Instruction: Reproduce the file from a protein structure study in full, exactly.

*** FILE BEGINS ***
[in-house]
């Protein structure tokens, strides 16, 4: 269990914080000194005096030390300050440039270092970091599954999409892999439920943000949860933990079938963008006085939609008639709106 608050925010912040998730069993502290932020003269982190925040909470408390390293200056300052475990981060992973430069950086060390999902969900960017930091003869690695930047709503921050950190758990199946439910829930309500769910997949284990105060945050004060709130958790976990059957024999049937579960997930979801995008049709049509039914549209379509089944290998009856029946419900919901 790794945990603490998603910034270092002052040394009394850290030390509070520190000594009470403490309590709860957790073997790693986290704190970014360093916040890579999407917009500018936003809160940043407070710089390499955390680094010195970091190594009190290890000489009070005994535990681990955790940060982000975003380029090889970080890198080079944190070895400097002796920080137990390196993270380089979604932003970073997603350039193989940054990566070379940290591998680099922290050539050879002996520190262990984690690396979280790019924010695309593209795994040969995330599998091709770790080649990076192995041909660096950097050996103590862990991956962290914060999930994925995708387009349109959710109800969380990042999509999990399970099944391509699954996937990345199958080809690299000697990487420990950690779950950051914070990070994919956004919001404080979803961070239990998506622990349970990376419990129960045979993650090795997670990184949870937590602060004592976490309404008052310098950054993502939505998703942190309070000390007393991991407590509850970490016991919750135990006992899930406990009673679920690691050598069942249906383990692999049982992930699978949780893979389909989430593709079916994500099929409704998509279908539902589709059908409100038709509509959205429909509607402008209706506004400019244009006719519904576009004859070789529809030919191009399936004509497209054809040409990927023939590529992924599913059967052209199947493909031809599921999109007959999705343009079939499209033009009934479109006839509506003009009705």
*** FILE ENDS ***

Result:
[in-house]
């Protein structure tokens, strides 16, 4: 269990914080000194005096030390300050440039270092970091599954999409892999439920943000949860933990079938963008006085939609008639709106 608050925010912040998730069993502290932020003269982190925040909470408390390293200056300052475990981060992973430069950086060390999902969900960017930091003869690695930047709503921050950190758990199946439910829930309500769910997949284990105060945050004060709130958790976990059957024999049937579960997930979801995008049709049509039914549209379509089944290998009856029946419900919901 790794945990603490998603910034270092002052040394009394850290030390509070520190000594009470403490309590709860957790073997790693986290704190970014360093916040890579999407917009500018936003809160940043407070710089390499955390680094010195970091190594009190290890000489009070005994535990681990955790940060982000975003380029090889970080890198080079944190070895400097002796920080137990390196993270380089979604932003970073997603350039193989940054990566070379940290591998680099922290050539050879002996520190262990984690690396979280790019924010695309593209795994040969995330599998091709770790080649990076192995041909660096950097050996103590862990991956962290914060999930994925995708387009349109959710109800969380990042999509999990399970099944391509699954996937990345199958080809690299000697990487420990950690779950950051914070990070994919956004919001404080979803961070239990998506622990349970990376419990129960045979993650090795997670990184949870937590602060004592976490309404008052310098950054993502939505998703942190309070000390007393991991407590509850970490016991919750135990006992899930406990009673679920690691050598069942249906383990692999049982992930699978949780893979389909989430593709079916994500099929409704998509279908539902589709059908409100038709509509959205429909509607402008209706506004400019244009006719519904576009004859070789529809030919191009399936004509497209054809040409990927023939590529992924599913059967052209199947493909031809599921999109007959999705343009079939499209033009009934479109006839509506003009009705």